Such official reactions would have drawn only outright mirth in places like Italy and, most pertinently for English cricket, in Australia.
Within an hour of this latest crushing defeat, the talk in the Nottingham pavilion was of the need for new faces. But which faces, and what kind of preparation for their arrival in the big-time? What psychology will be applied? What real grooming has gone on?
Michael Atherton, who long after it must have seemed like an old if still vivid nightmare, was asked to carry the burden of the captaincy again, was almost coy on Saturday afternoon when asked if this latest and most devastating of Ashes defeats had made another, and perhaps conclusive statement, about the failure of English cricket to properly compete with Australia, had indeed illuminated not a decline in playing standards but the collapse of an entire sporting culture. "It's a deep question," he said guardedly, "and I have expressed myself on this before." When he did, suggesting that county cricket was the relic of another age, he was of course pursued by a backwoods lynch mob, who called him an ingrate snarling at the hand which had fed him. He was of course as right then as he would be today, despite the cosmetic approach of turning the county competition into two divisions. Is it just a coincidence that the main title contenders, Yorkshire and Somerset, are both hugely buoyed by Australians, Yorkshire by the prodigious batting of Darren Lehmann and Somerset the captaincy of Jamie Cox?
There is another truth, though, and it was plainly evident at Nottingham this last weekend. The difference between England and Australia this summer has not been just about competitive standards in the respective domestic cricket, and an imbalance of talent, but the sheer spirit and intensity of the winners.
England's coach Fletcher forlornly confirmed the point when asked to name the most striking attribute of his team's conquerors. Australia, he said, were a fine team, possibly the greatest he had ever seen, full of talent and experience and success, but the thing that struck him most was their enthusiasm, their togetherness, their absolute refusal to become jaded by the glut of their triumphs. He noted the mood of their arrival at the grounds, early and in a buzz of anticipation for the coming action. It was, he suggested, the light tread of pure winners.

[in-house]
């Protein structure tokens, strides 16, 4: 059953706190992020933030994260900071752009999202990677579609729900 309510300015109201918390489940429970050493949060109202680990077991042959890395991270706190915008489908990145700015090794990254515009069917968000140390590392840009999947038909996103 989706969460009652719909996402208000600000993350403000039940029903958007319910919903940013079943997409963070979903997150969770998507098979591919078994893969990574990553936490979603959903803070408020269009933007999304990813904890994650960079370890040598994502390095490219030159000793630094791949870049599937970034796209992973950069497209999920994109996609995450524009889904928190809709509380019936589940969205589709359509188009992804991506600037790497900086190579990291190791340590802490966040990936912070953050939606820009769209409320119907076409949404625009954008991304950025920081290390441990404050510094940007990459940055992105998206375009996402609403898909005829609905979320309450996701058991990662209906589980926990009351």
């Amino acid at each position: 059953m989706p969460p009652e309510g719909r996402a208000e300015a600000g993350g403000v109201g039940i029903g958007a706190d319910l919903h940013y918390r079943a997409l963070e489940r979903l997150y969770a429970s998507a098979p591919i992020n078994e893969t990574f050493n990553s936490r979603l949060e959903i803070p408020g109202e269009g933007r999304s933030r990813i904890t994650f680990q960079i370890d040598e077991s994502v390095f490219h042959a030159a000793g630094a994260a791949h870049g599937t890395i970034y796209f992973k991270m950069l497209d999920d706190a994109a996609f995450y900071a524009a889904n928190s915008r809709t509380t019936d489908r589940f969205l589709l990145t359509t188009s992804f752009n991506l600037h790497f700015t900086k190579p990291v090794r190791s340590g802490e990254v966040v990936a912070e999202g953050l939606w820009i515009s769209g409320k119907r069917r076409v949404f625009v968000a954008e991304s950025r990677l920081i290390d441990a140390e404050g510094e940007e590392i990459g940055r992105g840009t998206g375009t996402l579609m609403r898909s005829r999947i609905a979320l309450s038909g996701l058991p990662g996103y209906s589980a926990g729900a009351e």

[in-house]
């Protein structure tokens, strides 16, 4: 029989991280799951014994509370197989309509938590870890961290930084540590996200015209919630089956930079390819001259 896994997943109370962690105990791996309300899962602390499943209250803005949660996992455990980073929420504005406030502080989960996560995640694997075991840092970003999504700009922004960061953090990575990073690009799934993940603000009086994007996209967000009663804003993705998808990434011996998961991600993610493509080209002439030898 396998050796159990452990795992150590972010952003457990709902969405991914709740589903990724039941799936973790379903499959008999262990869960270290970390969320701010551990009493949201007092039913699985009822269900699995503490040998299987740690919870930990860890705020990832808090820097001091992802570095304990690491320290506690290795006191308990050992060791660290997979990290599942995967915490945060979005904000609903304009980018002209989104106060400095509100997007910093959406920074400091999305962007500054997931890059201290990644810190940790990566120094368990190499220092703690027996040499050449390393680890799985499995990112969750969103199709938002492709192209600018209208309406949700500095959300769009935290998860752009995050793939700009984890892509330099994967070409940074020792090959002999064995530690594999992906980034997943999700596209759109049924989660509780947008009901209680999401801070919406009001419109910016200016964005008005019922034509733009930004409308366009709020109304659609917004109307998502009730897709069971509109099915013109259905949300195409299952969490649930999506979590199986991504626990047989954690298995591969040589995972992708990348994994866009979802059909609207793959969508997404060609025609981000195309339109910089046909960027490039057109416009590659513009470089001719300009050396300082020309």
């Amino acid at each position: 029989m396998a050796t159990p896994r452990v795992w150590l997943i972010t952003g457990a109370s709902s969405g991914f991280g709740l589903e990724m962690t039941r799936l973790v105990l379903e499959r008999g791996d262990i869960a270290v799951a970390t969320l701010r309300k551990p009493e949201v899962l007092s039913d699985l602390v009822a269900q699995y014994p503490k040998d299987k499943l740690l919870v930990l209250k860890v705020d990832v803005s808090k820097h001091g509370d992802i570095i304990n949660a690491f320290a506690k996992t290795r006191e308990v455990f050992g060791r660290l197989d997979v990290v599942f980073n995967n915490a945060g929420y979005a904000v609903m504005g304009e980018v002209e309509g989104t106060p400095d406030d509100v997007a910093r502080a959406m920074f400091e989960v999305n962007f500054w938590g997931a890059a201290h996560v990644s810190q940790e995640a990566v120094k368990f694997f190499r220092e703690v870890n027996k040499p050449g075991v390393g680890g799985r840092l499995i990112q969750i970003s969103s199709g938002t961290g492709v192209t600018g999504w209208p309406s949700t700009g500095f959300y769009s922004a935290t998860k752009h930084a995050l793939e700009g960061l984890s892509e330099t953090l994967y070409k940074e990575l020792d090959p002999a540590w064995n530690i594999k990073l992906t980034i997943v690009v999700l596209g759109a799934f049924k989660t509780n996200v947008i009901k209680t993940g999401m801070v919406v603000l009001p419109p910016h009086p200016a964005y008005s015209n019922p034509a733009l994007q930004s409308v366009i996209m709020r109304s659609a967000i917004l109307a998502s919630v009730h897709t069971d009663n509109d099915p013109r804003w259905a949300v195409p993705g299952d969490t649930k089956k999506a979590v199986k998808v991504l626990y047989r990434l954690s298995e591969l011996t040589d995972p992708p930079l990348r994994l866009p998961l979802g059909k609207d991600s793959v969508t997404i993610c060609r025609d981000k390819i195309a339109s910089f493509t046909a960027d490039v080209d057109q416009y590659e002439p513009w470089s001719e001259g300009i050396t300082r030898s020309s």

Also of a team who like and respect each other. Shane Warne had earlier given an impressive example of this with his insistence that, while he had taken the wickets, Jason Gillespie had done quite as much to undermine England with the relentless hostility and control of his bowling. Vice-captain Adam Gilchrist, who with the injury shadow over the magisterial Waugh may have to take control of the drive for a historic whitewash on English soil, expanded the sense of unity when he announced his relief that there was no Ashes presentation while his captain was having scans in the local hospital. "That would have been terrible, he has been such a leader, such a captain," said Gilchrist. "As it is, I expect to give him a hug and a beer when he comes back and before he bores us to tears by putting on a John Williamson CD."
Williamson is an Australian folk singer, a Willie Nelson with attitude, much loved by Waugh. Williamson is inflicted on the Australian players relentlessly, and for some of them the anthem "True Blue" is the torment of their lives. But of course they endure it. If the music is good enough for the captain, it is surely good enough for the troops. A former England coach, David Lloyd, once thought the refrain of Jerusalem would work the same magic in his dressing room. Maybe one day it will. In another life and a new, and workable system of English cricket.Reuse content